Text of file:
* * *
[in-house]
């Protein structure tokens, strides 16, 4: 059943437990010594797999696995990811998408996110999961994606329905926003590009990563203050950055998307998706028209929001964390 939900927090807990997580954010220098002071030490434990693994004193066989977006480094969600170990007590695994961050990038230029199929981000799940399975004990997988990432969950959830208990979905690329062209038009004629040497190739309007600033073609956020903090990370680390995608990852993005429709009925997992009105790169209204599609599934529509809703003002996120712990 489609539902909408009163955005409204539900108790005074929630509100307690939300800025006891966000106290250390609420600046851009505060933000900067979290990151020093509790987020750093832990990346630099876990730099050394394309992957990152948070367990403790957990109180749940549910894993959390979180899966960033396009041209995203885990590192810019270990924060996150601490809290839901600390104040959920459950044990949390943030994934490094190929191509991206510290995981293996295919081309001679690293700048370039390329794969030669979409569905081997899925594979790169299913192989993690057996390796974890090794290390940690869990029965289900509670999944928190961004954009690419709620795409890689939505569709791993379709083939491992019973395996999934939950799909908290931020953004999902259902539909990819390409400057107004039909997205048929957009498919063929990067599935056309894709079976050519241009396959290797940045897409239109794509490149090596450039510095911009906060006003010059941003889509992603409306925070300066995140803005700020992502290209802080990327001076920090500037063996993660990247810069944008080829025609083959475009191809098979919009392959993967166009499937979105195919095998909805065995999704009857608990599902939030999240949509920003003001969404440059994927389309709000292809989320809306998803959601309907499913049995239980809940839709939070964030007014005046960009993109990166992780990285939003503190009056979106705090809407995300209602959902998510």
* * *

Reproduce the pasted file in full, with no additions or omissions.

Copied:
[in-house]
């Protein structure tokens, strides 16, 4: 059943437990010594797999696995990811998408996110999961994606329905926003590009990563203050950055998307998706028209929001964390 939900927090807990997580954010220098002071030490434990693994004193066989977006480094969600170990007590695994961050990038230029199929981000799940399975004990997988990432969950959830208990979905690329062209038009004629040497190739309007600033073609956020903090990370680390995608990852993005429709009925997992009105790169209204599609599934529509809703003002996120712990 489609539902909408009163955005409204539900108790005074929630509100307690939300800025006891966000106290250390609420600046851009505060933000900067979290990151020093509790987020750093832990990346630099876990730099050394394309992957990152948070367990403790957990109180749940549910894993959390979180899966960033396009041209995203885990590192810019270990924060996150601490809290839901600390104040959920459950044990949390943030994934490094190929191509991206510290995981293996295919081309001679690293700048370039390329794969030669979409569905081997899925594979790169299913192989993690057996390796974890090794290390940690869990029965289900509670999944928190961004954009690419709620795409890689939505569709791993379709083939491992019973395996999934939950799909908290931020953004999902259902539909990819390409400057107004039909997205048929957009498919063929990067599935056309894709079976050519241009396959290797940045897409239109794509490149090596450039510095911009906060006003010059941003889509992603409306925070300066995140803005700020992502290209802080990327001076920090500037063996993660990247810069944008080829025609083959475009191809098979919009392959993967166009499937979105195919095998909805065995999704009857608990599902939030999240949509920003003001969404440059994927389309709000292809989320809306998803959601309907499913049995239980809940839709939070964030007014005046960009993109990166992780990285939003503190009056979106705090809407995300209602959902998510």